SCOTT BOLTON: –mountain ranges. And so you’re going to have a drone flying around coastlines. I mean, it’s going to be spectacular. And it can move around and check different samples and also investigate the habitability of another ocean world.
IRA FLATOW: This is Science Friday. I’m Ira Flatow coming to you from the studios of Texas Public Radio in San Antonio. We’re talking about exploring giant planets Jupiter and Saturn this hour. And we have lots of great pictures of Jupiter’s swirling atmosphere and Saturn’s rings up at sciencefriday.com/planets. And it’s really excellent stuff.
And we had fun this week, we had a little fun. We asked you to weigh in, on the Science Friday VoxPop app, about which planet was better, Jupiter or Saturn, a planetary smackdown. A few of you chose Saturn, like Mindy in Hilo, Hawaii.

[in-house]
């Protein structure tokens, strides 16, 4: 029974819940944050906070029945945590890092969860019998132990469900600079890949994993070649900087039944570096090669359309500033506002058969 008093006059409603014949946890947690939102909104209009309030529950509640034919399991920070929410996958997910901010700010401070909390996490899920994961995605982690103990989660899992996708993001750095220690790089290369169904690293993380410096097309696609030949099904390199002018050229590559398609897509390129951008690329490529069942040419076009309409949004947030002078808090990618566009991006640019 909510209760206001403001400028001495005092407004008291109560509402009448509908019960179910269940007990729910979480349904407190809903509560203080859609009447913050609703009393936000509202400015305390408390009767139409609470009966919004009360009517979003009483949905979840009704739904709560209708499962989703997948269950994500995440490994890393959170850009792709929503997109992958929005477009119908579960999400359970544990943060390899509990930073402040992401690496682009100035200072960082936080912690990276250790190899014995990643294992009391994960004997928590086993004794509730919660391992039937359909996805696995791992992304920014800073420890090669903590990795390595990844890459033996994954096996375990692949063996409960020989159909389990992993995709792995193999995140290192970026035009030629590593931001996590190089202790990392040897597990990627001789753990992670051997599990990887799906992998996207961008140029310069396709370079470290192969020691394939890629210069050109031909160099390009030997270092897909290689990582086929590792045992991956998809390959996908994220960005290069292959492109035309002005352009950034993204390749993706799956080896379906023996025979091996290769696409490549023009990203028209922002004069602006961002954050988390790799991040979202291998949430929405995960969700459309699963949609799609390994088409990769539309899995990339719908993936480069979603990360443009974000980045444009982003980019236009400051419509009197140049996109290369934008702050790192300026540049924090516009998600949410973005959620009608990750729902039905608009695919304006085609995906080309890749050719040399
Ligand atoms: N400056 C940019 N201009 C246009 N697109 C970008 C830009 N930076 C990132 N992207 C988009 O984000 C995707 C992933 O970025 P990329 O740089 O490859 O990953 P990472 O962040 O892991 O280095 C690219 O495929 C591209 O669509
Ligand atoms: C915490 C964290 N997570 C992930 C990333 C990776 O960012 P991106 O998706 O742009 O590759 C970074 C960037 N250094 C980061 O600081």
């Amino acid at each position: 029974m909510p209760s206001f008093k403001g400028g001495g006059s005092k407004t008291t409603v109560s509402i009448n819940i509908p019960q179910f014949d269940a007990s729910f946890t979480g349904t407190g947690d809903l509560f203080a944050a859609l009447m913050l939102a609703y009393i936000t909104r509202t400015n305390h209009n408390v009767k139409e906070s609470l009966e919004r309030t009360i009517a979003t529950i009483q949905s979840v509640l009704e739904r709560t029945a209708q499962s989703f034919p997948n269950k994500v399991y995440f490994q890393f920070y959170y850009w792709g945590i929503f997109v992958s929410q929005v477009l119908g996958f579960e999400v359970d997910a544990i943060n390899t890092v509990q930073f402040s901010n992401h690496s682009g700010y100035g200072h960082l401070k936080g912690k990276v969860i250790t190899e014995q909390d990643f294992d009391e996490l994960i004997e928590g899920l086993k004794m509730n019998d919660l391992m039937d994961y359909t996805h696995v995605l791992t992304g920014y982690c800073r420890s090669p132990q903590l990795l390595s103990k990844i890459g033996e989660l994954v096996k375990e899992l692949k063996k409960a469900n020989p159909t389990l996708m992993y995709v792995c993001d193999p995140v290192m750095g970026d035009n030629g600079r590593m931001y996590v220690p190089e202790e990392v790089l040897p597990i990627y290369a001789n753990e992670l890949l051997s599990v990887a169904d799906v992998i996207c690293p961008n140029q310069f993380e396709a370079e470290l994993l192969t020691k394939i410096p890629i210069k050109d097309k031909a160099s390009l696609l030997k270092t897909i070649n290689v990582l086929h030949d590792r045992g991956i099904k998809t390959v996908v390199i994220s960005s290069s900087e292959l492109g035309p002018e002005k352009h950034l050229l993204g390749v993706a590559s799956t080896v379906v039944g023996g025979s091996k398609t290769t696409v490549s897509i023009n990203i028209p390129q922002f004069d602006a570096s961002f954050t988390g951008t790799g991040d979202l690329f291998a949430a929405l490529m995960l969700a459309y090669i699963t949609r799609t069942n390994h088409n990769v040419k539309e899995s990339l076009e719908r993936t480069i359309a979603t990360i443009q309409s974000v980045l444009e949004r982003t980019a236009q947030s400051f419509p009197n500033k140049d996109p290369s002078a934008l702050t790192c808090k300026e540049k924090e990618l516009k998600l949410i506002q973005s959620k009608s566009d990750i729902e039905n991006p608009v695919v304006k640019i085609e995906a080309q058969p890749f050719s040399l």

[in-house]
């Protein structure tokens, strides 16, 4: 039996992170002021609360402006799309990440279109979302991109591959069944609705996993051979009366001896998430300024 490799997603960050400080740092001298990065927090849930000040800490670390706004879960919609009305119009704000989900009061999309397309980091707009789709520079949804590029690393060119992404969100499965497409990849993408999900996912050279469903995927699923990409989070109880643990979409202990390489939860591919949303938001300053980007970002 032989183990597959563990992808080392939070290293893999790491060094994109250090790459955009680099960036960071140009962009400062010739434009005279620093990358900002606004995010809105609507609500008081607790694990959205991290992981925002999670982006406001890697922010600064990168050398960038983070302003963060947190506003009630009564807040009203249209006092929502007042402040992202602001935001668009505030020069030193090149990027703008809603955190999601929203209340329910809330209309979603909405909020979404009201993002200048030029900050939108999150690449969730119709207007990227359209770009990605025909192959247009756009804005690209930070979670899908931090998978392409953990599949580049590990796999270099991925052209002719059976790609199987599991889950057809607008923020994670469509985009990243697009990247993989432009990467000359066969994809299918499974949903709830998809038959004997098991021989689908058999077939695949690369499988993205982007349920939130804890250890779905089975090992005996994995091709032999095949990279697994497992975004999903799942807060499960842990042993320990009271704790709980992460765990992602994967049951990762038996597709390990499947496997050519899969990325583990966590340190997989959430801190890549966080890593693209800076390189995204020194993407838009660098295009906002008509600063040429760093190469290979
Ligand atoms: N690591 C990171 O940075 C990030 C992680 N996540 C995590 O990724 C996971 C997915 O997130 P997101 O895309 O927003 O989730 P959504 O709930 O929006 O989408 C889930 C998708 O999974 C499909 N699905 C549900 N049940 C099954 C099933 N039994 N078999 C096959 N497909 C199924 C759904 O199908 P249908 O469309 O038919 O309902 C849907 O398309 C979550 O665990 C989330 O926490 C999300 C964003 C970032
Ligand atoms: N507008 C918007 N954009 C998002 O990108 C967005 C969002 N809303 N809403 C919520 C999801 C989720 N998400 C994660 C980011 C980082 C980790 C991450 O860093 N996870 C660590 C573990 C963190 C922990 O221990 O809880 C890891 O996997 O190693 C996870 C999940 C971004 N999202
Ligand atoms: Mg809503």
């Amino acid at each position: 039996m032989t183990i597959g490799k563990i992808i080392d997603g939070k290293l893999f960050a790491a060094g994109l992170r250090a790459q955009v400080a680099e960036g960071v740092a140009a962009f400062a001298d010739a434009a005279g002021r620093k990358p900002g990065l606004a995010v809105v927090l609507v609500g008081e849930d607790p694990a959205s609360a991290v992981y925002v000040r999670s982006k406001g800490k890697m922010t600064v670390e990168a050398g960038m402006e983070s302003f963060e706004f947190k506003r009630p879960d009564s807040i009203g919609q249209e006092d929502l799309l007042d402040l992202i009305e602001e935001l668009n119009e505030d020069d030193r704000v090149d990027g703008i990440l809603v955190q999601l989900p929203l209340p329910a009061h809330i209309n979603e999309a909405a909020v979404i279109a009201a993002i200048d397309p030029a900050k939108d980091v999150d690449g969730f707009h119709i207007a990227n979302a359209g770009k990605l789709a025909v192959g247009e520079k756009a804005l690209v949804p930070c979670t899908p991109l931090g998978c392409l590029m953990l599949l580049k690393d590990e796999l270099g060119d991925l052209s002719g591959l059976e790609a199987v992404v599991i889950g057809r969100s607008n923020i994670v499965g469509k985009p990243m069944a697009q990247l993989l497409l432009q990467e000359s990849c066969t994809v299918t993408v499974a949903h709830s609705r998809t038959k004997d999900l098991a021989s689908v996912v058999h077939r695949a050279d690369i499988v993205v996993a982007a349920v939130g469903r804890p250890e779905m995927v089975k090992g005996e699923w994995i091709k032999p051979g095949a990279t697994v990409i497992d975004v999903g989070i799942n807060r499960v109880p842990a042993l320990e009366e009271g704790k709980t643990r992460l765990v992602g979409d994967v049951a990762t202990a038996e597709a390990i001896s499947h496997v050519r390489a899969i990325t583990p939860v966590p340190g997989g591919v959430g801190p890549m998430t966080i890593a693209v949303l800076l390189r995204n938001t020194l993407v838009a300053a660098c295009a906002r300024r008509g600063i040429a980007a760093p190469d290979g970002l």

MINDY (FROM THE APP): I think Saturn is better than Jupiter just because of the amazing beautiful rings. They’re the icing on the cake.
IRA FLATOW: You can hear the frogs chirping in the background. That was great. Thanks, Mindy. But the real surprise was that almost all our listeners on Science Friday VoxPop app weighed in for team Jupiter. Let’s take a listen to that side.
PETER BARBER (FROM THE APP): Jupiter is unequivocally better, with all those wonderful bands and that angry red spots, the storm on the surface. Plus, it’s bigger. You know, Saturn is not only substantially smaller, but it surface is relatively bland. It does have rings, I’ll give you that.
GIBSON (FROM THE APP): I think Jupiter is better than Saturn because one of its moons, Europa, may possibly have life on it. It has sparked the imaginations of scientists and sci-fi authors for decades.
NATHAN HUNTER (FROM THE APP): I don’t understand how this is even a question. Jupiter’s clearly superior. It has the Galilean moons, which showed Galileo that there were things orbiting planets, not just the Earth.
Jupiter cleared out all these asteroids so we don’t have to live with impacts every day on Earth. Jupiter has the Trojan group, which are fascinating and underexplored. The solar system is the sun, Jupiter, and various errata– errata like Saturn.